·         Right Waste: making full and proper use of the services provided for recycling and food waste which are collected every week

·         Right Way: presenting the waste in suitable containers, which includes the food caddies and glass boxes provided by the Council.  A range of bins from wheelie bins to traditional bins are available from local outlets or online to store and present waste.

·         Right Day: waste should only be presented for collection by 08:00 on the day of collection.

Businesses are reminded that they have a legal responsibility to have trade waste arrangements in place for all the waste their business produces

For the size and nature of the town, Aberystwyth is a clean town, which contributes to its overall attractiveness as a fantastic place to live and visit. If this were not the case then so many local people and visitors would not hold it in such high regard.  

For more information regarding Ceredigion County Council’s waste collection services, including a postcode finder, please visit www.ceredigion.gov.uk.

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Lidl branded best value as expanded store opens in Aberystwyth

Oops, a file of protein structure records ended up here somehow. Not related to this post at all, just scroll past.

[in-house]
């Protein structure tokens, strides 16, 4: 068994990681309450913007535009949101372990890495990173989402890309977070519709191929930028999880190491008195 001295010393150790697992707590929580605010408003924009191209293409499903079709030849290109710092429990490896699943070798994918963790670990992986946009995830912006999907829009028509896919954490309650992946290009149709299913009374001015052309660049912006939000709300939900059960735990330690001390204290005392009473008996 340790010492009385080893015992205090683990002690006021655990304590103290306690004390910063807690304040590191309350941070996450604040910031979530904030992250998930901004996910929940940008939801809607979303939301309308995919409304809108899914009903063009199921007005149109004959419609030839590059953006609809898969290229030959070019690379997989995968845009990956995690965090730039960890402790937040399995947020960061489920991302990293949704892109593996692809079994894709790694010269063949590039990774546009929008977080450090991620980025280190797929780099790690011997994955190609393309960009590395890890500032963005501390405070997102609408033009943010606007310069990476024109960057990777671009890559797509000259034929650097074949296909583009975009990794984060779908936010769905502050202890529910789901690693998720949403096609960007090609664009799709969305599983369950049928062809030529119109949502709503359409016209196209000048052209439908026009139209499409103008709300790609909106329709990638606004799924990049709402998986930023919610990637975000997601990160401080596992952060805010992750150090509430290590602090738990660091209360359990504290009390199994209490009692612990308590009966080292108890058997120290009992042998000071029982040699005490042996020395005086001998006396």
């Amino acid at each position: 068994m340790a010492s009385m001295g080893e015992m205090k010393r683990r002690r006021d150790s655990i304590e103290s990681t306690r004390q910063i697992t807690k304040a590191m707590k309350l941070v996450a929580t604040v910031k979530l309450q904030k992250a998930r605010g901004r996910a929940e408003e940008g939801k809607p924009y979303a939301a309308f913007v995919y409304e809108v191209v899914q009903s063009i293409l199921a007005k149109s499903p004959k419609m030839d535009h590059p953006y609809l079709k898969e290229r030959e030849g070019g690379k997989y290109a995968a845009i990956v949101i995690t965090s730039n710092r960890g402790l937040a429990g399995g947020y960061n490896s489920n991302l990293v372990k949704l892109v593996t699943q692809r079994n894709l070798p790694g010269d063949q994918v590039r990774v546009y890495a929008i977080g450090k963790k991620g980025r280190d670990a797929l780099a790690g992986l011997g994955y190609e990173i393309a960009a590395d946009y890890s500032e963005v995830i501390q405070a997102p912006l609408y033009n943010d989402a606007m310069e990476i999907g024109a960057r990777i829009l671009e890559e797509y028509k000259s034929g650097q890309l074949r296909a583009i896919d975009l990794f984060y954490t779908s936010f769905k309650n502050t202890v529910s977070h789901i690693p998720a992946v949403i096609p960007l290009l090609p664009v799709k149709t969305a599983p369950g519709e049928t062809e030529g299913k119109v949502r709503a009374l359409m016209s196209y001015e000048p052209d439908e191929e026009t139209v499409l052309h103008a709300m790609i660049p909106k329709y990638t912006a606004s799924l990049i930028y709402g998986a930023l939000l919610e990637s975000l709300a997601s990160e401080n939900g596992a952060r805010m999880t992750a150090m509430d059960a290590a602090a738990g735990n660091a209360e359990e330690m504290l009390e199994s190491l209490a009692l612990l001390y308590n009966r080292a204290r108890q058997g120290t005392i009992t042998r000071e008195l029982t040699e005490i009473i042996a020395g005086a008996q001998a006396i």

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Lidl has been revealed as the cheapest supermarket in May, according to the latest monthly analysis from Which?.

Which? compared prices for a trolley of 20 items every day throughout May and found that on average, shoppers would have paid £22.66 at Lidl, beating the big four and Aldi to the accolade. Products checked included own-label products such as tomatoes and chicken drumsticks and branded goods such as Nescafé coffee, to see how UK supermarkets compared. The announcement recognises Lidl’s continued commitment to offering customers top quality products at great value prices as the retailer expands further into the future. Earlier this year, Which? named Lidl as the Cheapest Supermarket 2020, demonstrating that Lidl continues to offer UK shoppers consistently unbeatable prices.

The news comes as the supermarket expanded its operation in Aberystyth.

This pic of the new store was taken by Rose Voon.